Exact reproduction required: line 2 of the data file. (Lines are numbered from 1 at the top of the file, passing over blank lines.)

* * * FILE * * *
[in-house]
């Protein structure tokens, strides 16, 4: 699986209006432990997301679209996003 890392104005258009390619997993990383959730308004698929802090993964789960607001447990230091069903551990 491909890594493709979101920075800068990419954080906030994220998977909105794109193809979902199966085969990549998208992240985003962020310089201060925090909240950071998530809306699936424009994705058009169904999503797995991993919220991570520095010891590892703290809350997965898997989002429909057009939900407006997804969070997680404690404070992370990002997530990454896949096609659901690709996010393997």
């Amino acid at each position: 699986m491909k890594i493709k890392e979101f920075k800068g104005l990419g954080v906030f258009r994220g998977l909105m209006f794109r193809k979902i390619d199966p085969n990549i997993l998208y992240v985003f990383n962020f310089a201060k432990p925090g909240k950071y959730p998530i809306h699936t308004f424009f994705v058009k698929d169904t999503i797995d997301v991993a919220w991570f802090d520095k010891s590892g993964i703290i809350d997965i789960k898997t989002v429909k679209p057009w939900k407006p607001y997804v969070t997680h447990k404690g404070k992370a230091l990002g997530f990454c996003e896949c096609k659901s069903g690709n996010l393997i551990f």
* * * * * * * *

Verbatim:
């Protein structure tokens, strides 16, 4: 699986209006432990997301679209996003 890392104005258009390619997993990383959730308004698929802090993964789960607001447990230091069903551990 491909890594493709979101920075800068990419954080906030994220998977909105794109193809979902199966085969990549998208992240985003962020310089201060925090909240950071998530809306699936424009994705058009169904999503797995991993919220991570520095010891590892703290809350997965898997989002429909057009939900407006997804969070997680404690404070992370990002997530990454896949096609659901690709996010393997």